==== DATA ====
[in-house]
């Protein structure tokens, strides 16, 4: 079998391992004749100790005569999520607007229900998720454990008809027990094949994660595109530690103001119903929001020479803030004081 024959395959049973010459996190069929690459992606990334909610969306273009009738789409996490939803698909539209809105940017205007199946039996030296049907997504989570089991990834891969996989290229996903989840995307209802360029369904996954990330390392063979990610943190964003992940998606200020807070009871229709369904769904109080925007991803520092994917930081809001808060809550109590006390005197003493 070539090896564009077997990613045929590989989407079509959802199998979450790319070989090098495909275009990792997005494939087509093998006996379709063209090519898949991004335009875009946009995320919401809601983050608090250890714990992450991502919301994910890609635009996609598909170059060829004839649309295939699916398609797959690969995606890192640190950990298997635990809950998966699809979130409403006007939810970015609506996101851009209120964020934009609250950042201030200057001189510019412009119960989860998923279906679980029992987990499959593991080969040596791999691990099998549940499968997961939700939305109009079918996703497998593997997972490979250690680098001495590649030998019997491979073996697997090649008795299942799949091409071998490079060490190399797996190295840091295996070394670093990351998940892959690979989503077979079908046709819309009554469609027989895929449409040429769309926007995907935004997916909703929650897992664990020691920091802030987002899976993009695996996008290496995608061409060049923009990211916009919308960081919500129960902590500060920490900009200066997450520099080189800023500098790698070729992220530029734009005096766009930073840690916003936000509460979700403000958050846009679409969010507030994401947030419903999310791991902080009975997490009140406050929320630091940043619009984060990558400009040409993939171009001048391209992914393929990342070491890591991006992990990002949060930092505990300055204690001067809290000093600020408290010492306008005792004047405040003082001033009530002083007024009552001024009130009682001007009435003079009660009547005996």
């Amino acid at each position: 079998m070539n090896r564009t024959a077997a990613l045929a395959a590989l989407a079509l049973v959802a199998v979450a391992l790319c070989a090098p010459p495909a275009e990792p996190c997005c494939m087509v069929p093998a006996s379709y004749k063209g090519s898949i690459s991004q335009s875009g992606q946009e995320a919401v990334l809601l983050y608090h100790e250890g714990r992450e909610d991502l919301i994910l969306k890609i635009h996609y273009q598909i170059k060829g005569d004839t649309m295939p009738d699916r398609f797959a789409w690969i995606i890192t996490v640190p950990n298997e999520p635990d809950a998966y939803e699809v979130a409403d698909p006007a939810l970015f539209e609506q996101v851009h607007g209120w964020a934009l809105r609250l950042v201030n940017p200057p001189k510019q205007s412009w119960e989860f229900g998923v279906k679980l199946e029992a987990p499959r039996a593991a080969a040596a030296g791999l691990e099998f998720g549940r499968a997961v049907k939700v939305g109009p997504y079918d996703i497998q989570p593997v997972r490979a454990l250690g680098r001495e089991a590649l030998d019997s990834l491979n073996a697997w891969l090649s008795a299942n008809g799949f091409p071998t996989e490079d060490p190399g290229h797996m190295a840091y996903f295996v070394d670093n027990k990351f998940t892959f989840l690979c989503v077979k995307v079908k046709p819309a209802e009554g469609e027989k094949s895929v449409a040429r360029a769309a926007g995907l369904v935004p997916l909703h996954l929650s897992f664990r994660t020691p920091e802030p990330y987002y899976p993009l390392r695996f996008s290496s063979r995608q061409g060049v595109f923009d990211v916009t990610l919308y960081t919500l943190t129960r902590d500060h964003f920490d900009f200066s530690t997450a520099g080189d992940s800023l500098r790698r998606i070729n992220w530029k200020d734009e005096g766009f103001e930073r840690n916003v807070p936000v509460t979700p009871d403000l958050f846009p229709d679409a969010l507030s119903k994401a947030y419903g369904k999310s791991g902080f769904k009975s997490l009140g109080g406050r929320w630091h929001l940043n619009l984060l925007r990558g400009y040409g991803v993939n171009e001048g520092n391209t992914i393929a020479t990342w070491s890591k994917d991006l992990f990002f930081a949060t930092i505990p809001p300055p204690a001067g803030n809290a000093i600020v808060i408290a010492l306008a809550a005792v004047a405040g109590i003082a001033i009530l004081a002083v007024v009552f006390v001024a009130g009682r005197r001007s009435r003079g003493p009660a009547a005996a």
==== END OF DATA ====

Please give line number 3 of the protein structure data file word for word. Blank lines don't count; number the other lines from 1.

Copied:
């Amino acid at each position: 079998m070539n090896r564009t024959a077997a990613l045929a395959a590989l989407a079509l049973v959802a199998v979450a391992l790319c070989a090098p010459p495909a275009e990792p996190c997005c494939m087509v069929p093998a006996s379709y004749k063209g090519s898949i690459s991004q335009s875009g992606q946009e995320a919401v990334l809601l983050y608090h100790e250890g714990r992450e909610d991502l919301i994910l969306k890609i635009h996609y273009q598909i170059k060829g005569d004839t649309m295939p009738d699916r398609f797959a789409w690969i995606i890192t996490v640190p950990n298997e999520p635990d809950a998966y939803e699809v979130a409403d698909p006007a939810l970015f539209e609506q996101v851009h607007g209120w964020a934009l809105r609250l950042v201030n940017p200057p001189k510019q205007s412009w119960e989860f229900g998923v279906k679980l199946e029992a987990p499959r039996a593991a080969a040596a030296g791999l691990e099998f998720g549940r499968a997961v049907k939700v939305g109009p997504y079918d996703i497998q989570p593997v997972r490979a454990l250690g680098r001495e089991a590649l030998d019997s990834l491979n073996a697997w891969l090649s008795a299942n008809g799949f091409p071998t996989e490079d060490p190399g290229h797996m190295a840091y996903f295996v070394d670093n027990k990351f998940t892959f989840l690979c989503v077979k995307v079908k046709p819309a209802e009554g469609e027989k094949s895929v449409a040429r360029a769309a926007g995907l369904v935004p997916l909703h996954l929650s897992f664990r994660t020691p920091e802030p990330y987002y899976p993009l390392r695996f996008s290496s063979r995608q061409g060049v595109f923009d990211v916009t990610l919308y960081t919500l943190t129960r902590d500060h964003f920490d900009f200066s530690t997450a520099g080189d992940s800023l500098r790698r998606i070729n992220w530029k200020d734009e005096g766009f103001e930073r840690n916003v807070p936000v509460t979700p009871d403000l958050f846009p229709d679409a969010l507030s119903k994401a947030y419903g369904k999310s791991g902080f769904k009975s997490l009140g109080g406050r929320w630091h929001l940043n619009l984060l925007r990558g400009y040409g991803v993939n171009e001048g520092n391209t992914i393929a020479t990342w070491s890591k994917d991006l992990f990002f930081a949060t930092i505990p809001p300055p204690a001067g803030n809290a000093i600020v808060i408290a010492l306008a809550a005792v004047a405040g109590i003082a001033i009530l004081a002083v007024v009552f006390v001024a009130g009682r005197r001007s009435r003079g003493p009660a009547a005996a």